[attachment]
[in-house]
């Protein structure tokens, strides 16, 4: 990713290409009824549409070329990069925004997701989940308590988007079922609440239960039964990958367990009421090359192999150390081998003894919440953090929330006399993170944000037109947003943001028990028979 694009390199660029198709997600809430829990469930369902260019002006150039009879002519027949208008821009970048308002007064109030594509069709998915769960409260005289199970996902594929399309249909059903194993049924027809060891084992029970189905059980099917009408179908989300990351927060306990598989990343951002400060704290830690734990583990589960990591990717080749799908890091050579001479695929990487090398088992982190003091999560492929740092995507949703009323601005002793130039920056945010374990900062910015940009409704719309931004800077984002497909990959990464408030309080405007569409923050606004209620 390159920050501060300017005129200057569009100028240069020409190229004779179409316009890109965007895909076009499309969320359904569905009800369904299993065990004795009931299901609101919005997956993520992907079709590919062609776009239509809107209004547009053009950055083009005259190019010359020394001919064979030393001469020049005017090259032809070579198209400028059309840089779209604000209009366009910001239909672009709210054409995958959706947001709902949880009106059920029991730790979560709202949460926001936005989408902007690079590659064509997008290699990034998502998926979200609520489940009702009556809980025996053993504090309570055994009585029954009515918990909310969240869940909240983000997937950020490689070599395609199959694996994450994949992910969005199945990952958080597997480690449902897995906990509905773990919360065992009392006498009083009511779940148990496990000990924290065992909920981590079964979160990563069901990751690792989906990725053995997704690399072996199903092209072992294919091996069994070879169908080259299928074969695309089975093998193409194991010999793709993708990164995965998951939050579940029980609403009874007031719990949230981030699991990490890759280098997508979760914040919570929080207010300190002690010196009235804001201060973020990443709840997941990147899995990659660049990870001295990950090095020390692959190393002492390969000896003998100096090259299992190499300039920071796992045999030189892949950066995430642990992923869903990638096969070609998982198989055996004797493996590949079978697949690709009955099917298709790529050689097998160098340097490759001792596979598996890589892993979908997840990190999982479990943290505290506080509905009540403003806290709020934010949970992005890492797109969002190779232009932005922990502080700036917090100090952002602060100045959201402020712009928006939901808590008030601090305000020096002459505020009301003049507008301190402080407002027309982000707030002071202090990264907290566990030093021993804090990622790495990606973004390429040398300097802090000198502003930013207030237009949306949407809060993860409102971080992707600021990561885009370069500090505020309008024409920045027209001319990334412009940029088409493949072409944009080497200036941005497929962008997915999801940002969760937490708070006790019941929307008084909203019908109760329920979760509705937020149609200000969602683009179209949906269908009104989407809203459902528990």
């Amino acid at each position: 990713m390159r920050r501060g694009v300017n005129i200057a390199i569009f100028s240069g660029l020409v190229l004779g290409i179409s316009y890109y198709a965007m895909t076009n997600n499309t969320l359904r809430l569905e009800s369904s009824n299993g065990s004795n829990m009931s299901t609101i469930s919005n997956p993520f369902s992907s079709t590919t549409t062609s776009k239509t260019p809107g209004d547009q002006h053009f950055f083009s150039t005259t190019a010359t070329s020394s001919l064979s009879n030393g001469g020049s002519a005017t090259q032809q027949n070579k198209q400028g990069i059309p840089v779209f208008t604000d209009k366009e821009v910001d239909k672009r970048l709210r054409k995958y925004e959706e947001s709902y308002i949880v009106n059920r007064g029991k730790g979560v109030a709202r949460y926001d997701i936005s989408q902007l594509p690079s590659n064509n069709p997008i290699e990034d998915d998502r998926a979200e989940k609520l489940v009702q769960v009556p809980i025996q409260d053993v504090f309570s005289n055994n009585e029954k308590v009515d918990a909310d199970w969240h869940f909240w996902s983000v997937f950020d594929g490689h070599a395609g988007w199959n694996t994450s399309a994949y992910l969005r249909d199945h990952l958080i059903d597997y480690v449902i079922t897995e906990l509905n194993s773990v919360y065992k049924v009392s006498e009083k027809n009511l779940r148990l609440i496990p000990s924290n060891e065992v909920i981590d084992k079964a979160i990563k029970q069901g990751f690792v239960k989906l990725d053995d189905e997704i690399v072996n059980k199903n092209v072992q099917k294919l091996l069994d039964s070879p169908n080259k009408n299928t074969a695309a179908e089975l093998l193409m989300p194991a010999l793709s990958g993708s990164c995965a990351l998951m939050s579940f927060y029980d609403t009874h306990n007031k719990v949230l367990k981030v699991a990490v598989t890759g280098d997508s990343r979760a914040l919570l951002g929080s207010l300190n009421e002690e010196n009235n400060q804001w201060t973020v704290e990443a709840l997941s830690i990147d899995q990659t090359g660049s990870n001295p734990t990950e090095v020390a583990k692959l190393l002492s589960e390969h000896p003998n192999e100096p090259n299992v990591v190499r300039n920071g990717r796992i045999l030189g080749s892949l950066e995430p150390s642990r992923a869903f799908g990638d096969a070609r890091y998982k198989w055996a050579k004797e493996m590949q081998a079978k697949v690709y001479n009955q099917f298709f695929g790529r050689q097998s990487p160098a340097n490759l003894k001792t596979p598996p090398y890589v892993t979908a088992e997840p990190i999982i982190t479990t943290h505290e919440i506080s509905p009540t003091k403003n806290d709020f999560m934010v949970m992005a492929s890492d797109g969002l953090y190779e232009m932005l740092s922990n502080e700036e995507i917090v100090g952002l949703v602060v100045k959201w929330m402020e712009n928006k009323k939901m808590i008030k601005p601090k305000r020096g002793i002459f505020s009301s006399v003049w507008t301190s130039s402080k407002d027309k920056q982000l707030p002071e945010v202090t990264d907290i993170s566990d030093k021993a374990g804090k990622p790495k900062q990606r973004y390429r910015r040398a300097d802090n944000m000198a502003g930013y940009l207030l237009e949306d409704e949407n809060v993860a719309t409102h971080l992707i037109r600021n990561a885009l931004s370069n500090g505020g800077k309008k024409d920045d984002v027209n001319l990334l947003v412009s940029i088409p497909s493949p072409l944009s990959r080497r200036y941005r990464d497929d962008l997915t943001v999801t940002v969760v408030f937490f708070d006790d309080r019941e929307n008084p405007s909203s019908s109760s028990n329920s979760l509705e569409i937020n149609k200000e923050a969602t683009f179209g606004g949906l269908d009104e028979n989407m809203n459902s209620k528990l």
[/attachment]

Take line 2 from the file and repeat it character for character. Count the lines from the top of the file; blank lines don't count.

């Protein structure tokens, strides 16, 4: 990713290409009824549409070329990069925004997701989940308590988007079922609440239960039964990958367990009421090359192999150390081998003894919440953090929330006399993170944000037109947003943001028990028979 694009390199660029198709997600809430829990469930369902260019002006150039009879002519027949208008821009970048308002007064109030594509069709998915769960409260005289199970996902594929399309249909059903194993049924027809060891084992029970189905059980099917009408179908989300990351927060306990598989990343951002400060704290830690734990583990589960990591990717080749799908890091050579001479695929990487090398088992982190003091999560492929740092995507949703009323601005002793130039920056945010374990900062910015940009409704719309931004800077984002497909990959990464408030309080405007569409923050606004209620 390159920050501060300017005129200057569009100028240069020409190229004779179409316009890109965007895909076009499309969320359904569905009800369904299993065990004795009931299901609101919005997956993520992907079709590919062609776009239509809107209004547009053009950055083009005259190019010359020394001919064979030393001469020049005017090259032809070579198209400028059309840089779209604000209009366009910001239909672009709210054409995958959706947001709902949880009106059920029991730790979560709202949460926001936005989408902007690079590659064509997008290699990034998502998926979200609520489940009702009556809980025996053993504090309570055994009585029954009515918990909310969240869940909240983000997937950020490689070599395609199959694996994450994949992910969005199945990952958080597997480690449902897995906990509905773990919360065992009392006498009083009511779940148990496990000990924290065992909920981590079964979160990563069901990751690792989906990725053995997704690399072996199903092209072992294919091996069994070879169908080259299928074969695309089975093998193409194991010999793709993708990164995965998951939050579940029980609403009874007031719990949230981030699991990490890759280098997508979760914040919570929080207010300190002690010196009235804001201060973020990443709840997941990147899995990659660049990870001295990950090095020390692959190393002492390969000896003998100096090259299992190499300039920071796992045999030189892949950066995430642990992923869903990638096969070609998982198989055996004797493996590949079978697949690709009955099917298709790529050689097998160098340097490759001792596979598996890589892993979908997840990190999982479990943290505290506080509905009540403003806290709020934010949970992005890492797109969002190779232009932005922990502080700036917090100090952002602060100045959201402020712009928006939901808590008030601090305000020096002459505020009301003049507008301190402080407002027309982000707030002071202090990264907290566990030093021993804090990622790495990606973004390429040398300097802090000198502003930013207030237009949306949407809060993860409102971080992707600021990561885009370069500090505020309008024409920045027209001319990334412009940029088409493949072409944009080497200036941005497929962008997915999801940002969760937490708070006790019941929307008084909203019908109760329920979760509705937020149609200000969602683009179209949906269908009104989407809203459902528990």